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As the boy and I sat on the sofa watching his team crash to a merited 1-0 defeat, we could hear the sullen silence of the 2,000 unfortunate fans allowed back into the ground to witness the game. It’s the atmosphere we have all been missing — the resigned incomprehension of supposedly sentient adults who have spent good money to sit in the driving rain watching their team play badly.

As part-owners of a pair of season tickets, we might theoretically have been there. Admittedly, absence is easier to bear when the team with claims on your affection is lousy. The boy will accompany me to my lowly Championship side only as an act of filial charity. His Premier League team were at least once known for attractive if ineffectual football. Now they have toughened up and dropped the attractive. Paying to watch them perform is like going to a Pinter play for the silences.

Maybe I lack commitment. Plenty of others cannot wait to return to the ground, especially if things are going well. But the one thing neither of us felt as the final whistle blew was the desire to have been there. 

This is not how we are supposed to feel. The desire to attend live sport is not meant to be one of those behaviours changed by the pandemic, but could it be that a year of watching on TV has raised the bar a little for indifferent teams? 

What makes this odd is that, when I think it through, it was never about the football anyway. If the play is what matters, you are far better off watching on television. There are replays, multiple angles, expert commentaries and central heating. 

I admit there have been great moments at matches. I’ve been present for three goals of the season and they were truly special. But we celebrated the tap-ins just as riotously. 

I was at Wembley when, utterly against the run of play, my team won the Championship third-place play-off in the final minute. Yes, the sad fact is that my happiest moment in years of watching live games is seeing my team win a cup for coming third. The boy and I stood there exuberant and astonished; well, me exuberant, him astonished.

I did, I should stress, take the girl to matches too. But having satisfied herself that we were operating on a gender-neutral basis, she decided there were better father-daughter outings to be found. Ballet doesn’t allow for the same degree of crowd participation but it’s warmer and the seats are almost as comfortable.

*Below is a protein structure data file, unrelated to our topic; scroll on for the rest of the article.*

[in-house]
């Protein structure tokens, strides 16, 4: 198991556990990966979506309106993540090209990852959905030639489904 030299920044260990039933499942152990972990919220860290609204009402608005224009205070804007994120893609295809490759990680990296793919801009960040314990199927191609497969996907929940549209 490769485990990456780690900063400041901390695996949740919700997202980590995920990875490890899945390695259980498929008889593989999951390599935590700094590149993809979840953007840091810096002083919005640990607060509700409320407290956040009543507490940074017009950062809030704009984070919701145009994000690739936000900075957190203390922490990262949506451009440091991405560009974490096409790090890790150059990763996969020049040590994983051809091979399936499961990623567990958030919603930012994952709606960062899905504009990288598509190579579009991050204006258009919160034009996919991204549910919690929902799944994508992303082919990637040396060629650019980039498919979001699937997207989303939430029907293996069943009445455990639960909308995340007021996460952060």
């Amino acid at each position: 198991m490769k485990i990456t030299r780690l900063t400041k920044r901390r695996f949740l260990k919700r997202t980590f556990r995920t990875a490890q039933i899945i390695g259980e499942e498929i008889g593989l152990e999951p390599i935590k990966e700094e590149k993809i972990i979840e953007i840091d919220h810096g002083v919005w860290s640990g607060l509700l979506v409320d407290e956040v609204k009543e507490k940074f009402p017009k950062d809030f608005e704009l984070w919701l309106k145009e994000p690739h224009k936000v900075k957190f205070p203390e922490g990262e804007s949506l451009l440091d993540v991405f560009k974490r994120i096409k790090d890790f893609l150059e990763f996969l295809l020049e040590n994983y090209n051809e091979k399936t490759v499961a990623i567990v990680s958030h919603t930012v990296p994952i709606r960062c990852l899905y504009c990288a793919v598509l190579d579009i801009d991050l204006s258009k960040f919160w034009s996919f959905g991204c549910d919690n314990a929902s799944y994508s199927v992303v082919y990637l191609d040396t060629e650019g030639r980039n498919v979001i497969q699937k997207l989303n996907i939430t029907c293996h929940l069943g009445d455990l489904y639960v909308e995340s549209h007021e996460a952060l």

But, as the girl grasped before me, the true joy was never the game. It was the time with the spawn, just as it was once the time with my father; the accumulation of memories. I still remember the tangy lemonade, the fish-and-chip shop and that first sight of the grass as you walked up the stairs far more vividly than any of the actual matches. (Although I can still name the QPR first team from those days.)

Like most fans, I love the sudden ecstasy of a goal and those moments when the entire crowd is roaring on its team. There is a buzz to live sport that is hard to replicate.

But the biggest buzz was the shared excitement on those too few days when everything clicked. I’ve been to many matches with friends but that third-place play-off moment would not have been the same with anyone else.

Even before the pandemic, with the boy at college for most of the season, live football was looking like more of a life stage than I had realised. But it isn’t over yet and that is perhaps the biggest reason for toughing it out; for getting out the thermal socks and winter coats and braving the lousy pizza and crowded loos. 

Because I’m not ready to give up on the collection of those shared times. I want to keep topping up my memory bank, and his. It’s about being one of the unhappy few standing in the rain watching your team lose badly, knowing that for once your players could hear your abuse and knowing you’ll talk about it for the rest of your lives. It looked like an awful night. I wish we were there.

Follow Robert on Twitter @robertshrimsley and email him at robert.shrimsley@ft.com

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